Conditions and Treatments
- Gerald J. and Dorothy R. Friedman Professor of New York University Alzheimer's Disease Center, Department of Neurology
- Professor, Department of Pathology
- Professor, Department of Psychiatry
- Director, Alzheimer's Disease Center
- Director, Neuropathology Fellowship
- Director, Division of Cognitive Neurology
- Director, Center for Cognitive Neurology
- Director, Pearl I. Barlow Center for Memory Evaluation and Treatment
- Associate Chair for Research, Department of Neurology
- American Board of Pathology (Neuropathology), 1990
- American Board of Psychiatry & Neurology - Neurology, 1989
Education and Training
- Fellowship, Columbia Presbyterian Medical Center, Neuropathology, 1990
- Residency, NYU Medical Center, 1988
- MD from University Of London, 1983
Research My Research
immunology, neuropathology, neuroscience, Alzheimer's disease, prion diseases, immunomodulation
I am a board-certified neurologist and neuropathologist, and I run an active research laboratory focusing on neurodegenerative disorders—with a particular focus on the mechanisms that drive amyloid deposition in Alzheimer’s and prion diseases. This work has led to over 300 peer-reviewed publications, 20 issued patents, and continuous funding from the NIH for over 25 years.
My lab has made key discoveries in gaining a greater understanding of possible therapeutic interventions, including discovering the role of apolipoprotein E (APOE) in driving amyloid deposition in late-onset Alzheimer’s disease. I coined the term “pathological chaperone” to denote the role of APOE, even before the discovery of the link between the APOE E4 allele and late-onset Alzheimer’s disease.
My lab also develops strategies for the enhanced clearance of pathological conformations of both amyloid beta and tau proteins in Alzheimer’s disease, using both active and passive immunization approaches—specifically through targeting toxic oligomeric species as well as through the stimulation of innate immunity via agonists of Toll-like receptor 9. These approaches have been highly efficacious in several rodent and non-human primate models of Alzheimer’s and prion diseases.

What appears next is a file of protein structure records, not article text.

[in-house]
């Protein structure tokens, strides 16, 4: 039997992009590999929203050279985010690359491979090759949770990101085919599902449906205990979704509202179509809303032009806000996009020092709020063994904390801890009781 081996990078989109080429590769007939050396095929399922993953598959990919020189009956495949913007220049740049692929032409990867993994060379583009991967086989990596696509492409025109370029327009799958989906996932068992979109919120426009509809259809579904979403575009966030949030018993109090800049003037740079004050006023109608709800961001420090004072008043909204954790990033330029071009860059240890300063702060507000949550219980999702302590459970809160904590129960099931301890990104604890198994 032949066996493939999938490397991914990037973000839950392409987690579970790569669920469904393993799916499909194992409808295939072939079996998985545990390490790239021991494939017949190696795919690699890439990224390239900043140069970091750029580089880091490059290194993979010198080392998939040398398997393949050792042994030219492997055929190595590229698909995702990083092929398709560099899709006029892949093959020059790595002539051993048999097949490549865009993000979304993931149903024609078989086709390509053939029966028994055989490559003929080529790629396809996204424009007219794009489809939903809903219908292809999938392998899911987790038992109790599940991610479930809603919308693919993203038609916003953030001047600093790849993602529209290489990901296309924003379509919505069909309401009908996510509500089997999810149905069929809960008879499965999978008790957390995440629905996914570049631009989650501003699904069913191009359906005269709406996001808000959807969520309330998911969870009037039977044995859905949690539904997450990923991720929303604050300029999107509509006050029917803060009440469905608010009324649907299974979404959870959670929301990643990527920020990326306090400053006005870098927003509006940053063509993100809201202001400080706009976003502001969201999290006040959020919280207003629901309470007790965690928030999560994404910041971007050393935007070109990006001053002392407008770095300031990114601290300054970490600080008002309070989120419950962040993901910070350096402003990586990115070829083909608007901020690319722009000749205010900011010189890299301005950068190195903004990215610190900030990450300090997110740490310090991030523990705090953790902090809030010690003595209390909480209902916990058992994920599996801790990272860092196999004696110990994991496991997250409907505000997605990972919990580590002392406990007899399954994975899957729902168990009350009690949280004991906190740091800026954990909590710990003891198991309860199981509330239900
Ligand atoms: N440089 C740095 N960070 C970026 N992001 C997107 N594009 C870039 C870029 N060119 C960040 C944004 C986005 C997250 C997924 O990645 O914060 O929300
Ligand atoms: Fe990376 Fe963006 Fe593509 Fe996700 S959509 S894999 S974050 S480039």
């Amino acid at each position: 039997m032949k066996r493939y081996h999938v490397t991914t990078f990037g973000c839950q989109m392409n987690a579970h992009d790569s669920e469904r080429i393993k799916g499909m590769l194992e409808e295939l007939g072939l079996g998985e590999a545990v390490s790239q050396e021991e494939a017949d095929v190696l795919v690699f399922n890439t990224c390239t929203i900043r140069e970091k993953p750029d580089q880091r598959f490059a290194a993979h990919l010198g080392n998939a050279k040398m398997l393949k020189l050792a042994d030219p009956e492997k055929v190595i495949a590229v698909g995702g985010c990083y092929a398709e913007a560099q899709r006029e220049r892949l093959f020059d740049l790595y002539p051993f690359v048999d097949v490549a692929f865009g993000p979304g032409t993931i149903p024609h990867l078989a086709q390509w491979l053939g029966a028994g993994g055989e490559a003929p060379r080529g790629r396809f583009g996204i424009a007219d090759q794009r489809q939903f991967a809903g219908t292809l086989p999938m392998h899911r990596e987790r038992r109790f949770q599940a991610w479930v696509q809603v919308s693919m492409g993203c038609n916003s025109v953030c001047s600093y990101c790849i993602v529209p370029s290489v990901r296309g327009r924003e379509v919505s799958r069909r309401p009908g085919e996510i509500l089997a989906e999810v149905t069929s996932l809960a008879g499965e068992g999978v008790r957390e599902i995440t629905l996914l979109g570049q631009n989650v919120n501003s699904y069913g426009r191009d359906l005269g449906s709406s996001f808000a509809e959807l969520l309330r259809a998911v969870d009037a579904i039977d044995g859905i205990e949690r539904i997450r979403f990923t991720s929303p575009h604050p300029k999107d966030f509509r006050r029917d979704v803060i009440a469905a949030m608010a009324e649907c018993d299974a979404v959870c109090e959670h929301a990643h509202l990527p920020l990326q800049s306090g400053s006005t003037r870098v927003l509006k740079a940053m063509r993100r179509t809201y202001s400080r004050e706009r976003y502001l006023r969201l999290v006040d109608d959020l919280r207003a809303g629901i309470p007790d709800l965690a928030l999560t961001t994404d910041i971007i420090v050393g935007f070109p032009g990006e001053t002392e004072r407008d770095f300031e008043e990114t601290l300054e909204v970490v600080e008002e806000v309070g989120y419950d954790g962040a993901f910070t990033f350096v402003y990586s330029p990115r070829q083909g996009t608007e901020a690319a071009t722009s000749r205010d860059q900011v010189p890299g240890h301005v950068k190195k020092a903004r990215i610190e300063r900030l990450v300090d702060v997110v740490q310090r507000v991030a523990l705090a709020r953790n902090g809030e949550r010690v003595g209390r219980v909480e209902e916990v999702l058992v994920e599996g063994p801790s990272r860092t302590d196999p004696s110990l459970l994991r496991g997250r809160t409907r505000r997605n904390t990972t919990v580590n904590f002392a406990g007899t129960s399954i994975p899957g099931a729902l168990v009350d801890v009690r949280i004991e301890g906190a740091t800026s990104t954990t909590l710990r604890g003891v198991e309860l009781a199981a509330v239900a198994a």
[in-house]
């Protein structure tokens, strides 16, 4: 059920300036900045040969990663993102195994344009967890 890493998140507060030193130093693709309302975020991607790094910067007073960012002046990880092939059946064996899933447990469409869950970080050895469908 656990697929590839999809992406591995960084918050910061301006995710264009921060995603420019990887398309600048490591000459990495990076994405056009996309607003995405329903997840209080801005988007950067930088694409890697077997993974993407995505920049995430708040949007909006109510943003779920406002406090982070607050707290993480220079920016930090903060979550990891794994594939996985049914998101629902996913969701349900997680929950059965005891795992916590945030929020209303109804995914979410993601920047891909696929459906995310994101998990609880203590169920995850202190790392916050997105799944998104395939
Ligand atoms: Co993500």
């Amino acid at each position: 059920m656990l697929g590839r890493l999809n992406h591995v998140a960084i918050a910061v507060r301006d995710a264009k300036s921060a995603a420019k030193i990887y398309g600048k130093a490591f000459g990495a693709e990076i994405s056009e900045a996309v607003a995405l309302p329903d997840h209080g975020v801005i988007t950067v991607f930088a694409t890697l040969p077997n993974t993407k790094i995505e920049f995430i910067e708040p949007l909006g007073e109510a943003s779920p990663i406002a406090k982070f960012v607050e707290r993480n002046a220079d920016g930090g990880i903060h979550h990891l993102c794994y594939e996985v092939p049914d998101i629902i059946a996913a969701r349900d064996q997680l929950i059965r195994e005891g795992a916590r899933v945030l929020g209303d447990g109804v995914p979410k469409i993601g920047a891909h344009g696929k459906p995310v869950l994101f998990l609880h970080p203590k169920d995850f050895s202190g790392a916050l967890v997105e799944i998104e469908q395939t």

We tested these immunomodulation approaches for a broader list of neurodegenerative diseases, called conformational diseases. Our approaches delay the onset of disease in animal models of prion infection. Recent studies have focused on testing a novel mucosal vaccine in white-tailed deer to prevent chronic wasting disease, an emerging, highly infectious prion disease affecting large numbers of cervids (deer, moose, and elk) in the United States, Canada, and recently in northern Europe. Our data suggest that mucosal vaccination can confer partial protection from the prion agent, representing the first partially effective treatment for naturally occurring prion disease.
I obtained my MD at King’s College London GKT School of Medical Education. I completed my residencies and chief residencies in neurology and neuropathology at NYU School of Medicine and New York-Presbyterian/Columbia University Medical Center, respectively.
450 East 29th Street
New York, NY 10016
Research Interests Timeline
Aging cell. 2018 Jun 05; e12787-e12787
Immunohistochemistry of Moesin in Sporadic and Rapidly Progressive Alzheimer's Disease [Meeting Abstract]
Journal of the American Geriatrics Society. 2018 APR; 66:S328-S328
Journal of Alzheimer's disease. 2018 Mar 16;